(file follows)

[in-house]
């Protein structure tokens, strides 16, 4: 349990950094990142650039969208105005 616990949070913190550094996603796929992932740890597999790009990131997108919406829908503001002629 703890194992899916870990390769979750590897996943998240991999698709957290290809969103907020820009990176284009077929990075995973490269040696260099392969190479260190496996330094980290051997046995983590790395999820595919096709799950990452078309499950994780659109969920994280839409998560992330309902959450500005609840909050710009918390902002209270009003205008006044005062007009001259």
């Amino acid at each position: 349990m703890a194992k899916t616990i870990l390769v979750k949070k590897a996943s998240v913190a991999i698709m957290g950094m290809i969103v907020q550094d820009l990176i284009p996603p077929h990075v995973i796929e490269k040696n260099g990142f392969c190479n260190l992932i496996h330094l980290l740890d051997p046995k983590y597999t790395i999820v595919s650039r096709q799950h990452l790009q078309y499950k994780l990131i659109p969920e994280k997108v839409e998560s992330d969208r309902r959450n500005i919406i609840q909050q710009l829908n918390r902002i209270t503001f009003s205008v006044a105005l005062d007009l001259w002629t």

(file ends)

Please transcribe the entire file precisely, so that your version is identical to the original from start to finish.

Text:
[in-house]
């Protein structure tokens, strides 16, 4: 349990950094990142650039969208105005 616990949070913190550094996603796929992932740890597999790009990131997108919406829908503001002629 703890194992899916870990390769979750590897996943998240991999698709957290290809969103907020820009990176284009077929990075995973490269040696260099392969190479260190496996330094980290051997046995983590790395999820595919096709799950990452078309499950994780659109969920994280839409998560992330309902959450500005609840909050710009918390902002209270009003205008006044005062007009001259």
């Amino acid at each position: 349990m703890a194992k899916t616990i870990l390769v979750k949070k590897a996943s998240v913190a991999i698709m957290g950094m290809i969103v907020q550094d820009l990176i284009p996603p077929h990075v995973i796929e490269k040696n260099g990142f392969c190479n260190l992932i496996h330094l980290l740890d051997p046995k983590y597999t790395i999820v595919s650039r096709q799950h990452l790009q078309y499950k994780l990131i659109p969920e994280k997108v839409e998560s992330d969208r309902r959450n500005i919406i609840q909050q710009l829908n918390r902002i209270t503001f009003s205008v006044a105005l005062d007009l001259w002629t």